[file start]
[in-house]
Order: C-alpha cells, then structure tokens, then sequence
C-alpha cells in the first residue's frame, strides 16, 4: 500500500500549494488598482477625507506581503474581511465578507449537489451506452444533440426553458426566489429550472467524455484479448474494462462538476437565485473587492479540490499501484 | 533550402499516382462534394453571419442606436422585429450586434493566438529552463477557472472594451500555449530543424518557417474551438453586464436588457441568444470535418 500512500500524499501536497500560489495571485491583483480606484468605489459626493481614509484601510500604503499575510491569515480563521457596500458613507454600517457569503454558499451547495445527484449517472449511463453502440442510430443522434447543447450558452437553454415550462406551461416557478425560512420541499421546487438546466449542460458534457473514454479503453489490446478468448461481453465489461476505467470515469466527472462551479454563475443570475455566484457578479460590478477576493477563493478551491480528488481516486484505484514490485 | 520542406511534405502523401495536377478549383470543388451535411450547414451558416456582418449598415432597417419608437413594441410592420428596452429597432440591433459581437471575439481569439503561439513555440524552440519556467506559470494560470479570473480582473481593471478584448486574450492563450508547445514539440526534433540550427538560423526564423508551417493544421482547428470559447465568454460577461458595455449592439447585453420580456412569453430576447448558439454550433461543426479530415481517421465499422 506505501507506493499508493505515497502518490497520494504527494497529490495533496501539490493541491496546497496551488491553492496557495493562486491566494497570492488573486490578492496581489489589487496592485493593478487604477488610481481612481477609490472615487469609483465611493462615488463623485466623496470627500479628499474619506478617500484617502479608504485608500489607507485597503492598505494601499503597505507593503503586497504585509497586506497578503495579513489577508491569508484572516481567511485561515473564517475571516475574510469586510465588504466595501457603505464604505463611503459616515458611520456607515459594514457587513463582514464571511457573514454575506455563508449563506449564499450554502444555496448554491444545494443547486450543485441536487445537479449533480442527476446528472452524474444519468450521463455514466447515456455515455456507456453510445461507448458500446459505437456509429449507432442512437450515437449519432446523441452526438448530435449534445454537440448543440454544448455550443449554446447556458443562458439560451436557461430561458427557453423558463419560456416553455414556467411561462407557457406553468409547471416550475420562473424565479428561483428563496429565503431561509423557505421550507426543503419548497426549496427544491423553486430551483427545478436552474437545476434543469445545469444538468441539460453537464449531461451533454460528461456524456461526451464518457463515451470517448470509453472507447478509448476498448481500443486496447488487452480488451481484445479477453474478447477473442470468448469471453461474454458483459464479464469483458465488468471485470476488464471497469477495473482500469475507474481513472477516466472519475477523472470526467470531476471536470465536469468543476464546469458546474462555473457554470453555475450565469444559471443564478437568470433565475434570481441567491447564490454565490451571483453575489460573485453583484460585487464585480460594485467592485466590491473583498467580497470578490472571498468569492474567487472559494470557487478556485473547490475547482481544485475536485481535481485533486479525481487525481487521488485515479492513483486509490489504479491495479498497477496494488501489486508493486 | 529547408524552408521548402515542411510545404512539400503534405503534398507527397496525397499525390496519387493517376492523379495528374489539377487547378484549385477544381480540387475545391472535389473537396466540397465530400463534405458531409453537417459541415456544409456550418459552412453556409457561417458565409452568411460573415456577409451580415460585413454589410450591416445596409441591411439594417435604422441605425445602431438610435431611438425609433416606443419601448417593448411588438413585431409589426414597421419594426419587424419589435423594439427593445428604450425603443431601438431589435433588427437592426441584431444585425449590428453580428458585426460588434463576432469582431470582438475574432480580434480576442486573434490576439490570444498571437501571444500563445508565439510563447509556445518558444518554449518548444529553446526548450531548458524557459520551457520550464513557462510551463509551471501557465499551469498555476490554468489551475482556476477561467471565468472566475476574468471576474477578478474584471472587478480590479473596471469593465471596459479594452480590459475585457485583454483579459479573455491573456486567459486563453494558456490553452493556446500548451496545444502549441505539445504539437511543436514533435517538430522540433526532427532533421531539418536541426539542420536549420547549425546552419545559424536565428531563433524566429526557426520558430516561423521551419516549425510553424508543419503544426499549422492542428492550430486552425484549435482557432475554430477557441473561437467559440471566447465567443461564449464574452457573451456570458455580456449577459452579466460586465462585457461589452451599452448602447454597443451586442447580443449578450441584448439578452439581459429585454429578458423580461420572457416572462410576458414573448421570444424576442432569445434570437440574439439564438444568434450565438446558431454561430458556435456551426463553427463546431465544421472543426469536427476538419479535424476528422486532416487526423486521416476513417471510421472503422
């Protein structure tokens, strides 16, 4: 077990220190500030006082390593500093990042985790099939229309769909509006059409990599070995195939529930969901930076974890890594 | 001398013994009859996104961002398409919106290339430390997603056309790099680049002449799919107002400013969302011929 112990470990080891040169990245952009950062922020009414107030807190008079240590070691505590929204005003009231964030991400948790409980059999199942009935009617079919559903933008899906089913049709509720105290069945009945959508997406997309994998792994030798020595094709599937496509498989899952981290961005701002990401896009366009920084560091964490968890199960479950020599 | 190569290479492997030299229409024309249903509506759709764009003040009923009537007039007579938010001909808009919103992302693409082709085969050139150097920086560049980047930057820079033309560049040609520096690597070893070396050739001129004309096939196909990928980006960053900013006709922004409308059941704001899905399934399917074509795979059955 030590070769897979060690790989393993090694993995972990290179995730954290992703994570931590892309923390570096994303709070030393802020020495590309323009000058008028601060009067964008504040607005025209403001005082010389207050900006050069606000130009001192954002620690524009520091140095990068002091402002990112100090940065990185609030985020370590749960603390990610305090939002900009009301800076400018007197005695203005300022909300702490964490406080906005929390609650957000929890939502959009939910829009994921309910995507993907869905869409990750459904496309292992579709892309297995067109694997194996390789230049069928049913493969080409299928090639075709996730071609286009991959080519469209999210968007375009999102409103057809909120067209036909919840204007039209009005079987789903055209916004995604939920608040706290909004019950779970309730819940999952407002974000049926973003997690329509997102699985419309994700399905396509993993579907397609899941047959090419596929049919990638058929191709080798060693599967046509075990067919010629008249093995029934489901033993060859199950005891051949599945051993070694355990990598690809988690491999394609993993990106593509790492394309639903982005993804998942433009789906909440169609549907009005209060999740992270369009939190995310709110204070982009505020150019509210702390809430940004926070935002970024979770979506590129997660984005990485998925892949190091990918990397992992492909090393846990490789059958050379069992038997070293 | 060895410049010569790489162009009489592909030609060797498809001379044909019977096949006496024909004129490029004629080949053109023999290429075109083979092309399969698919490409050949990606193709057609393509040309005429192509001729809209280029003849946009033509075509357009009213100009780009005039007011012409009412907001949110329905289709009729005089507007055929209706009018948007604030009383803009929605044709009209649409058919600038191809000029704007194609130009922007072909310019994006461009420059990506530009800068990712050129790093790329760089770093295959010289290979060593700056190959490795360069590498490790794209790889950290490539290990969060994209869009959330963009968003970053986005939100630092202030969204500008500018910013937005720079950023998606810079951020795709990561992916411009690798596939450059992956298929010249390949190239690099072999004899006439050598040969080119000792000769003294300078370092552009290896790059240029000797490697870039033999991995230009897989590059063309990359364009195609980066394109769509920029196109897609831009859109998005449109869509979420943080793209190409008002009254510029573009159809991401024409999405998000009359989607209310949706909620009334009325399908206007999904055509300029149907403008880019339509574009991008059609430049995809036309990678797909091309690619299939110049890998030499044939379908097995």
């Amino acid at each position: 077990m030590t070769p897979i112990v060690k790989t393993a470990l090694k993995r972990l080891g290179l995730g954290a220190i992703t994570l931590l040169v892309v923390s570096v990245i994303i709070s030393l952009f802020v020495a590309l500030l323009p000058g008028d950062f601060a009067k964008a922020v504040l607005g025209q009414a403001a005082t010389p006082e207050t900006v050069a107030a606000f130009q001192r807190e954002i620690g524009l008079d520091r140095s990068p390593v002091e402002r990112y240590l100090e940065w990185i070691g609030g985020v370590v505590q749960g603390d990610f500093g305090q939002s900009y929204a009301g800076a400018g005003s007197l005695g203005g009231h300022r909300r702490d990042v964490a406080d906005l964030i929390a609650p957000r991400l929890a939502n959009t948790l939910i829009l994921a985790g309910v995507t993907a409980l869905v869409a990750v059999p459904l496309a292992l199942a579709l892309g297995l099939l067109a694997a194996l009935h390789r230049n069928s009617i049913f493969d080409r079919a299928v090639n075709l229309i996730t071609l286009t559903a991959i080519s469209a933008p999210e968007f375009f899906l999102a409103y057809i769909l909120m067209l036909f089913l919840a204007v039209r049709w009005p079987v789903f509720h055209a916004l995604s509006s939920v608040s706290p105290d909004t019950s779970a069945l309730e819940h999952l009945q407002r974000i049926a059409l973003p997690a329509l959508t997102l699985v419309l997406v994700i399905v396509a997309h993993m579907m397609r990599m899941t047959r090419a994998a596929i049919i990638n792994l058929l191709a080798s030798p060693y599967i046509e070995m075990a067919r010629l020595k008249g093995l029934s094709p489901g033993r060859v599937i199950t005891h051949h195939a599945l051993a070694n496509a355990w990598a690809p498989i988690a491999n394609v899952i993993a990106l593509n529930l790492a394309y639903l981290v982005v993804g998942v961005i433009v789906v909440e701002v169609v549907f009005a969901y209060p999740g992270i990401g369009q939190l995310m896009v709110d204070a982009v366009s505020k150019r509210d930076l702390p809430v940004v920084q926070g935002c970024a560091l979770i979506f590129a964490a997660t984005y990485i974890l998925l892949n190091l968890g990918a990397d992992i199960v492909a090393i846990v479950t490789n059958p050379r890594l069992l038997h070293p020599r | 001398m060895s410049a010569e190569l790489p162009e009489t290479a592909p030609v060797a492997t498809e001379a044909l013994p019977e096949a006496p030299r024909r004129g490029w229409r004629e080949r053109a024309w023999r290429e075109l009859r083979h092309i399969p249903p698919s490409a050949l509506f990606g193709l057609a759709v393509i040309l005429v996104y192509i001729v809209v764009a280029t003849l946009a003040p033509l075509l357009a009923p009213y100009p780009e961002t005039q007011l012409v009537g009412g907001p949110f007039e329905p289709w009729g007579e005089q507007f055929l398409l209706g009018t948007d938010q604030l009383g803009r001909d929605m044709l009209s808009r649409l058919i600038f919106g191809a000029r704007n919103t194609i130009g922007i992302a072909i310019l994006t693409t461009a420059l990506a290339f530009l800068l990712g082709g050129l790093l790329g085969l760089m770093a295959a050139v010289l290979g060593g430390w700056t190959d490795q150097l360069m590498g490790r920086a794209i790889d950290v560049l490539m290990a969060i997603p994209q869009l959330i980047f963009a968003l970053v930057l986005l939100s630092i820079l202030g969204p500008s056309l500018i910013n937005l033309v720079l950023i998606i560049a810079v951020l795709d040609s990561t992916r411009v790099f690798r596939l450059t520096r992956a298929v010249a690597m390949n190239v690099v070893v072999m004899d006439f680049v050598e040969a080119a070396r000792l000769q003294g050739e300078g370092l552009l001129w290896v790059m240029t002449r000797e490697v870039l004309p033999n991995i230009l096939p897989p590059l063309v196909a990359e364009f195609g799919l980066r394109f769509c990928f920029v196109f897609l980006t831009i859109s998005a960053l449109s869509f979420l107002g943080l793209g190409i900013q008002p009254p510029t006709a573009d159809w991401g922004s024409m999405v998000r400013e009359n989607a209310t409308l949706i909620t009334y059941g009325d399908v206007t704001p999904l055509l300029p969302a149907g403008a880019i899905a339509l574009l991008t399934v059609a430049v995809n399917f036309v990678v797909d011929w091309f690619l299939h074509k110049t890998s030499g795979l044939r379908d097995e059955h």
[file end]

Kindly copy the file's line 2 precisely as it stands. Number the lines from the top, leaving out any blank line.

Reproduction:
Order: C-alpha cells, then structure tokens, then sequence